41. 41. ENERGY REQUIREMENT1. Haris Benedict EquationMale REE = 66.47+13.75W+5.0H-6.76AFemale REE = 665.10+9.56W+1.85H-4.68A W= wt in kg H = ht in cm A= age in years2. Formula FAO/WHO/UNU (1985) Male 18 – 30 REE = 15.32W+679 30 – 60 REE = 11.2W+879 >60 REE = 13.5W+987 Female 18 – 30 REE = 14.7W+496 30 – 60 REE = 8.7W+829 >60 REE = 10.5W+596
  42. 42. 3. Ismail et al.(1998)Men 18 – 30 years:BMR=0.0550(W)+2.480 MJ/d 30 – 60 years:BMR=0.0432(W)+3.112 MJ/dWomen 18 – 30 years:BMR=0.0535(W)+1.994 MJ/d 30 – 60 years:BMR=0.0539(W)+2.147 MJ/d
  43. 43. ACTIVITY AND STRESS FACTORS Activity Factor =1.0 – 1.1 (bed rest) = 1.2 – 1.3 (very light) =1.4 – 1.5 (light) = 1.6 – 1.7 (moderate activity) =1.9 – 2.1 (highly active) = 2.2 – 2.4 (strenuous)
  44. 44.  Stress Factor : =1.1(mild malnutrition, postoperate no complication =1.2(mild illness confined to bed) =1.3(mild illness ambulatory) =1.2-1.3 (surgery major) =1.3-1.4 (trauma skeletal) =1.2 – 1.3(mild infection and stress) =1.4 – 1.5(moderate infection and stress) =1.6 – 1.8(severe hypercatabolic) =2.0 – 2.2(sepsis) =1.2 – 1.4(<20%BSA) =1.5 – 1.7(20 – 40%BSA) =1.8 – 2.0(>40%BSA) =1.2 – 1.3(Fracture) =1.4 – 1.5(respiratory or renal failure) =1.4 – 1.8(COPD) =1.5 – 1.6(Cancer with chemo or radiation,cardiac cachexis)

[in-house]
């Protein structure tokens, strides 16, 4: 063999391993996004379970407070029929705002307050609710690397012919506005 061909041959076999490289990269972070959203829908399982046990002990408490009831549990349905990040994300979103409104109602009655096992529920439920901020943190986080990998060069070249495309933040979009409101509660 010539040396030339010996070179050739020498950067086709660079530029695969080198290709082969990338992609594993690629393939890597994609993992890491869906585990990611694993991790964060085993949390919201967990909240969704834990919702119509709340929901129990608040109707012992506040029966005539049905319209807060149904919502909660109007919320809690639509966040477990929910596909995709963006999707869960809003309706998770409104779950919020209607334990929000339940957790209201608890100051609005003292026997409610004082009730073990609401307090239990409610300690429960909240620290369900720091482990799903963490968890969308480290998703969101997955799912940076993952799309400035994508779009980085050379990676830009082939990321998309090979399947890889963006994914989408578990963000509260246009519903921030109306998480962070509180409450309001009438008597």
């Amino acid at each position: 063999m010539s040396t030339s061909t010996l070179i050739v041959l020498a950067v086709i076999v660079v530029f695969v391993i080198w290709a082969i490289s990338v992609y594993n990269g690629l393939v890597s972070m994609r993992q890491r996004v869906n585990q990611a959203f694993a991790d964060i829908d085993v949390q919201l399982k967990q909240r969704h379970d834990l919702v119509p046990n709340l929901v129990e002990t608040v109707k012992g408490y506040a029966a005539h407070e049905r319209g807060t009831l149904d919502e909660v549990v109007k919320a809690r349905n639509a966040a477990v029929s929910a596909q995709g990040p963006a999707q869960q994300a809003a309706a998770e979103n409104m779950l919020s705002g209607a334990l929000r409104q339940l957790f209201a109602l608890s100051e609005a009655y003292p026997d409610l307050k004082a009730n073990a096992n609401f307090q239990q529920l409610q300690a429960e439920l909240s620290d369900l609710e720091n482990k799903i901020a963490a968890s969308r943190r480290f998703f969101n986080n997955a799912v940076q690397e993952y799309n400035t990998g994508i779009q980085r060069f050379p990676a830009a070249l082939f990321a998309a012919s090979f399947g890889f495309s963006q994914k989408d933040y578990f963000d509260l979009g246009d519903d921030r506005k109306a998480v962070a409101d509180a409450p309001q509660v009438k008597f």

45. 45. TYPES OF ENTERAL PRODUCTS Standard/polymeric formulas Elemental Modular (Supplements) Condition Specific
  46. 46.  Polymeric formula  Composed of intact proteins, disaccharides,polysaccharides, variable amounts of fat and residue  Require a functioning GIT for absorption and digestionCategory Characteristic Indication ProductsStandard •Nutritionally Normal digestive & Ensure/Nutren complete absorptive capacity Optimum/Osmolite •Provide 1 kcal/ml •Distribution: 50-60 % CHO 10-15 % Protein 25-30 % fatFiber- •Similar to standard Constipation, Jevity/ Nutrensuplemented formula except for diarrhoea Fibre/Nutren fibre content Diabetic •4 – 20g of dietary fibre/l
  47. 47. Category Characteristic Indication ProductsConcentrated Similar to standard Fluid restriction Ensure Plus, formula except Enercal Plus provide 1.5 – 2.0 kcal/ml